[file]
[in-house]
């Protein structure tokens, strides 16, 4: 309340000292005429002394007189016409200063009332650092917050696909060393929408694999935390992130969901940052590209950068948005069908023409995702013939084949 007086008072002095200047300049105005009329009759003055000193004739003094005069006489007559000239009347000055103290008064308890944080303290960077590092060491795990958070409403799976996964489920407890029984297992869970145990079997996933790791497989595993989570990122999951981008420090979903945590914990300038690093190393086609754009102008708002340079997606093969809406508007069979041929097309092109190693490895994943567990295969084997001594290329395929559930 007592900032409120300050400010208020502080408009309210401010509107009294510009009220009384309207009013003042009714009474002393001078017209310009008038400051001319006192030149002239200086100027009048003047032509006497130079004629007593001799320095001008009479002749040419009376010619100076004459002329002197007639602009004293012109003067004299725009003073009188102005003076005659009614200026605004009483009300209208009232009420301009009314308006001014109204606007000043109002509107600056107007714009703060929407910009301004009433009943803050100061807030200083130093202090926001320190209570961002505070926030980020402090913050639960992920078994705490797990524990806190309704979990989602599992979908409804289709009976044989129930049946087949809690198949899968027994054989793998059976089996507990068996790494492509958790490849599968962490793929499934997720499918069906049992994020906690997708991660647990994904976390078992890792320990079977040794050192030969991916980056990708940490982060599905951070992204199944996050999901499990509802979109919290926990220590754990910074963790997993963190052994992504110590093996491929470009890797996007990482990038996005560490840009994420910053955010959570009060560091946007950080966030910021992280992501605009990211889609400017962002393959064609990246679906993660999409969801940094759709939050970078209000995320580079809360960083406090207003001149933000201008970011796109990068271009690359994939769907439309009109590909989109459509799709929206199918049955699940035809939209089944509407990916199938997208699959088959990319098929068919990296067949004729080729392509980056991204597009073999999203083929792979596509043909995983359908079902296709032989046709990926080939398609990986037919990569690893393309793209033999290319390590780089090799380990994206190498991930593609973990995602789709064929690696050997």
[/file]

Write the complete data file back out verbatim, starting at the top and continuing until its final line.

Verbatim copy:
[in-house]
């Protein structure tokens, strides 16, 4: 309340000292005429002394007189016409200063009332650092917050696909060393929408694999935390992130969901940052590209950068948005069908023409995702013939084949 007086008072002095200047300049105005009329009759003055000193004739003094005069006489007559000239009347000055103290008064308890944080303290960077590092060491795990958070409403799976996964489920407890029984297992869970145990079997996933790791497989595993989570990122999951981008420090979903945590914990300038690093190393086609754009102008708002340079997606093969809406508007069979041929097309092109190693490895994943567990295969084997001594290329395929559930 007592900032409120300050400010208020502080408009309210401010509107009294510009009220009384309207009013003042009714009474002393001078017209310009008038400051001319006192030149002239200086100027009048003047032509006497130079004629007593001799320095001008009479002749040419009376010619100076004459002329002197007639602009004293012109003067004299725009003073009188102005003076005659009614200026605004009483009300209208009232009420301009009314308006001014109204606007000043109002509107600056107007714009703060929407910009301004009433009943803050100061807030200083130093202090926001320190209570961002505070926030980020402090913050639960992920078994705490797990524990806190309704979990989602599992979908409804289709009976044989129930049946087949809690198949899968027994054989793998059976089996507990068996790494492509958790490849599968962490793929499934997720499918069906049992994020906690997708991660647990994904976390078992890792320990079977040794050192030969991916980056990708940490982060599905951070992204199944996050999901499990509802979109919290926990220590754990910074963790997993963190052994992504110590093996491929470009890797996007990482990038996005560490840009994420910053955010959570009060560091946007950080966030910021992280992501605009990211889609400017962002393959064609990246679906993660999409969801940094759709939050970078209000995320580079809360960083406090207003001149933000201008970011796109990068271009690359994939769907439309009109590909989109459509799709929206199918049955699940035809939209089944509407990916199938997208699959088959990319098929068919990296067949004729080729392509980056991204597009073999999203083929792979596509043909995983359908079902296709032989046709990926080939398609990986037919990569690893393309793209033999290319390590780089090799380990994206190498991930593609973990995602789709064929690696050997």